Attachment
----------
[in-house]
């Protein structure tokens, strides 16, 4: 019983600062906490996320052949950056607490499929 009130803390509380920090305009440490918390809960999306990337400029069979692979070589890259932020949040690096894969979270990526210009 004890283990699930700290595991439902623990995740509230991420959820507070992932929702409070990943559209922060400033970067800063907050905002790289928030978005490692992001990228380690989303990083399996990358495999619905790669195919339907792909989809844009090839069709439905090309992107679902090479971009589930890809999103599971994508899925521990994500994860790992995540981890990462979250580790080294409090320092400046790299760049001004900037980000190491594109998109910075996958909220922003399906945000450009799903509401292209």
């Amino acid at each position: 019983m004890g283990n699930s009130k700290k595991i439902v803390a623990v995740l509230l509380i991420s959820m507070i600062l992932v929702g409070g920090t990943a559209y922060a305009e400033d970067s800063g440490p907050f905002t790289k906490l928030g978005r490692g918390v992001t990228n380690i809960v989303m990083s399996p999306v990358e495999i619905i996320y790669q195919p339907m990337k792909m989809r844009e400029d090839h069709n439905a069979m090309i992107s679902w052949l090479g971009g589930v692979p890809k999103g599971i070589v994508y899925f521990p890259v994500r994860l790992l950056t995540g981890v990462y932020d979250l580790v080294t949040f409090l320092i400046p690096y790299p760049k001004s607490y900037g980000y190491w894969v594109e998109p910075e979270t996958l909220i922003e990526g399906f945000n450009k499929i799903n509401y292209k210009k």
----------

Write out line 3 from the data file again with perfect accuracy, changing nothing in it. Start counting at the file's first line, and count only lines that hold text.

């Amino acid at each position: 019983m004890g283990n699930s009130k700290k595991i439902v803390a623990v995740l509230l509380i991420s959820m507070i600062l992932v929702g409070g920090t990943a559209y922060a305009e400033d970067s800063g440490p907050f905002t790289k906490l928030g978005r490692g918390v992001t990228n380690i809960v989303m990083s399996p999306v990358e495999i619905i996320y790669q195919p339907m990337k792909m989809r844009e400029d090839h069709n439905a069979m090309i992107s679902w052949l090479g971009g589930v692979p890809k999103g599971i070589v994508y899925f521990p890259v994500r994860l790992l950056t995540g981890v990462y932020d979250l580790v080294t949040f409090l320092i400046p690096y790299p760049k001004s607490y900037g980000y190491w894969v594109e998109p910075e979270t996958l909220i922003e990526g399906f945000n450009k499929i799903n509401y292209k210009k």